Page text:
Bastiaan Sallevelt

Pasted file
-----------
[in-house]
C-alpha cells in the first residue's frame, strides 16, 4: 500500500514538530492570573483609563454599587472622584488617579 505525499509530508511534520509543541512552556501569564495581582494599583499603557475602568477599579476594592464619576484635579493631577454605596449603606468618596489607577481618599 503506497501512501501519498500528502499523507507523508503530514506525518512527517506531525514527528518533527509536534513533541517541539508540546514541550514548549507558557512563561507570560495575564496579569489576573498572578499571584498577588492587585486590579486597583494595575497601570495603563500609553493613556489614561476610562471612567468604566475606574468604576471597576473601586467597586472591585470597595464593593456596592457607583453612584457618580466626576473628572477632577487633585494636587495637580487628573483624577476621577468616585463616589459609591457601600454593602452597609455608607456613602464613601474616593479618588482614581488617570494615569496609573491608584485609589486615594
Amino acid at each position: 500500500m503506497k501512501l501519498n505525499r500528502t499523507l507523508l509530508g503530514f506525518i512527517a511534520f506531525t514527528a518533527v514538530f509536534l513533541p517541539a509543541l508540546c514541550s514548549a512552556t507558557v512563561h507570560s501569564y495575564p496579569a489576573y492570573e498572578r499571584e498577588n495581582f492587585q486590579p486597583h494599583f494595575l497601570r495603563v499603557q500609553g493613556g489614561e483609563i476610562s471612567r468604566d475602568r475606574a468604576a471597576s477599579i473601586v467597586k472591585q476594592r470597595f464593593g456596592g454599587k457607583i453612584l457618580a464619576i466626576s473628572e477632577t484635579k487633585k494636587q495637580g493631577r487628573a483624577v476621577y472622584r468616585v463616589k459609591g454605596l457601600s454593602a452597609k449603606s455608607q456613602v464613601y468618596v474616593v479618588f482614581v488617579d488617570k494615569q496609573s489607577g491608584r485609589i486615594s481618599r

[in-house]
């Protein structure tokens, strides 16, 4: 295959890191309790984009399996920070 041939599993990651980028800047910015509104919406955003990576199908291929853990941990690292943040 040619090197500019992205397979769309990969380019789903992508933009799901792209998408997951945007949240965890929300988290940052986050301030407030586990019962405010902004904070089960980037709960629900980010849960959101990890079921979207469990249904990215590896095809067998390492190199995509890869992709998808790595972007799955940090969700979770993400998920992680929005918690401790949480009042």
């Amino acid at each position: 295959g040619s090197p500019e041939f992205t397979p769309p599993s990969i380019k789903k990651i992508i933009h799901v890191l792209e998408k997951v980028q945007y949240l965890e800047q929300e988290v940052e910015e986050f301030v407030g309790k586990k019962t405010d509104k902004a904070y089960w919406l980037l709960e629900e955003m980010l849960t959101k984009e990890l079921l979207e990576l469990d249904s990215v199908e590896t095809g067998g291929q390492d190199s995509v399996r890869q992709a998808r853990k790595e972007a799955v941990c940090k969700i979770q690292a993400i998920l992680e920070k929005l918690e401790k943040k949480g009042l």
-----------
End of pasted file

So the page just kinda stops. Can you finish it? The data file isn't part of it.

61 Evaluation of clarity of the STOPP/START criteria Introduction Clinical practice guidelines (CPGs) are instruments intended to provide guidance to healthcare professionals in patient care. Translation of healthcare knowledge, evidence and experience into clear recommendations for patient care, however, is challenging. Studies in the USA and the Netherlands suggest that about 30–40% of patients do not receive care according to evidence based guidelines. A clear description of the desired behaviour has been associated with better compliance with guideline recommendations [1,2]. Recommendations about safe and effective pharmacotherapy are an important part of CPGs. However, it is often unclear whether recommendations also apply to older people.[3-5] A complicating factor is that older people experience more concomitant morbidities, while CPGs often focus on best treatment for a single disease. Ambiguity among prescribers about pharmacotherapy in older people results in inappropriate prescribing, which causes adverse drug reactions, drugrelated hospitalizations, decreased quality of life and even death [6,7]. Due to the lack of clear statements in CPGs about (in)appropriate prescribing in older people with multimorbidity, several explicit screening tools have been developed [8,9]. The most widely used are the Beers criteria [10] and the Screening Tool of Older Persons’ potentially inappropriate Prescriptions/Screening Tool to Alert to Right Treatment (STOPP/START) criteria [11]. CPG recommendations are rarely specified in precise behavioural terms such as what, how, when, and why to stop or start a drug, while explicit screening tools are designed to make clear statements and therefore ease clinical implementation [2]. However, studies continue to report a high prevalence of inappropriate prescribing in older people [12-14]. This suggests implementation can still be improved. Although STOPP/START criteria have shown good inter-rater reliability in studies involving physicians and (hospital)pharmacists working in geriatric units, data on how physicians less familiar with medication optimization would interpret STOPP/START criteria are lacking [15,16]. The question then arises whether the recommended actions are formulated clearly enough to guide prescribers less experienced in geriatric patient care. The aim of this study was to evaluate the clinical applicability of STOPP/START criteria in daily patient care by assessing the clarity of singular criteria with the purpose of improving future clinical guideline recommendations for appropriate prescribing in older people. 2